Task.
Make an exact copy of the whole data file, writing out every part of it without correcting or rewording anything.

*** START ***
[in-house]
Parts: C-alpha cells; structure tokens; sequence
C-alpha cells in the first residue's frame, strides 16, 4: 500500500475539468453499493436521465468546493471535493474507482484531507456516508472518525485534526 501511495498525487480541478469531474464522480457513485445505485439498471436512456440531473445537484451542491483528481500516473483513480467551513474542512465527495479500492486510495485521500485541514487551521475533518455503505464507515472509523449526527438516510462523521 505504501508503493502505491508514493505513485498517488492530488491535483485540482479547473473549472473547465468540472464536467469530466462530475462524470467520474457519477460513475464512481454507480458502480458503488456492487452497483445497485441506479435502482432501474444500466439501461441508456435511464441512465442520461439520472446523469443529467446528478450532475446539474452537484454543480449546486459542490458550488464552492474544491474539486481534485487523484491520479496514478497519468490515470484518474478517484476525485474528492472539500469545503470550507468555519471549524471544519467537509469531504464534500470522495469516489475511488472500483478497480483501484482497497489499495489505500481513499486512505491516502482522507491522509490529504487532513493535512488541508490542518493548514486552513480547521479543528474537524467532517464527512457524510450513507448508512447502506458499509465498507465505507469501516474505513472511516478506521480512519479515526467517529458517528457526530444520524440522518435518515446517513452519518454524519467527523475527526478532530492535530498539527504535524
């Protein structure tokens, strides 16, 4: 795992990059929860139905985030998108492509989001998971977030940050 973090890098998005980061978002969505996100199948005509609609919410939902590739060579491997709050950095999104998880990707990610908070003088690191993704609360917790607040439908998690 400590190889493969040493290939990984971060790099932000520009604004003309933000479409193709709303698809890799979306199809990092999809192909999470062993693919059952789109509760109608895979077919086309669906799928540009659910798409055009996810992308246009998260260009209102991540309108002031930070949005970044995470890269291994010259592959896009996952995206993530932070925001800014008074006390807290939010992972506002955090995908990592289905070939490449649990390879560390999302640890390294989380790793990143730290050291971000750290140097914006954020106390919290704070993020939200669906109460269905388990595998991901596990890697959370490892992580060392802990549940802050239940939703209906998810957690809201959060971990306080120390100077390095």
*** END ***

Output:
[in-house]
Parts: C-alpha cells; structure tokens; sequence
C-alpha cells in the first residue's frame, strides 16, 4: 500500500475539468453499493436521465468546493471535493474507482484531507456516508472518525485534526 501511495498525487480541478469531474464522480457513485445505485439498471436512456440531473445537484451542491483528481500516473483513480467551513474542512465527495479500492486510495485521500485541514487551521475533518455503505464507515472509523449526527438516510462523521 505504501508503493502505491508514493505513485498517488492530488491535483485540482479547473473549472473547465468540472464536467469530466462530475462524470467520474457519477460513475464512481454507480458502480458503488456492487452497483445497485441506479435502482432501474444500466439501461441508456435511464441512465442520461439520472446523469443529467446528478450532475446539474452537484454543480449546486459542490458550488464552492474544491474539486481534485487523484491520479496514478497519468490515470484518474478517484476525485474528492472539500469545503470550507468555519471549524471544519467537509469531504464534500470522495469516489475511488472500483478497480483501484482497497489499495489505500481513499486512505491516502482522507491522509490529504487532513493535512488541508490542518493548514486552513480547521479543528474537524467532517464527512457524510450513507448508512447502506458499509465498507465505507469501516474505513472511516478506521480512519479515526467517529458517528457526530444520524440522518435518515446517513452519518454524519467527523475527526478532530492535530498539527504535524
């Protein structure tokens, strides 16, 4: 795992990059929860139905985030998108492509989001998971977030940050 973090890098998005980061978002969505996100199948005509609609919410939902590739060579491997709050950095999104998880990707990610908070003088690191993704609360917790607040439908998690 400590190889493969040493290939990984971060790099932000520009604004003309933000479409193709709303698809890799979306199809990092999809192909999470062993693919059952789109509760109608895979077919086309669906799928540009659910798409055009996810992308246009998260260009209102991540309108002031930070949005970044995470890269291994010259592959896009996952995206993530932070925001800014008074006390807290939010992972506002955090995908990592289905070939490449649990390879560390999302640890390294989380790793990143730290050291971000750290140097914006954020106390919290704070993020939200669906109460269905388990595998991901596990890697959370490892992580060392802990549940802050239940939703209906998810957690809201959060971990306080120390100077390095």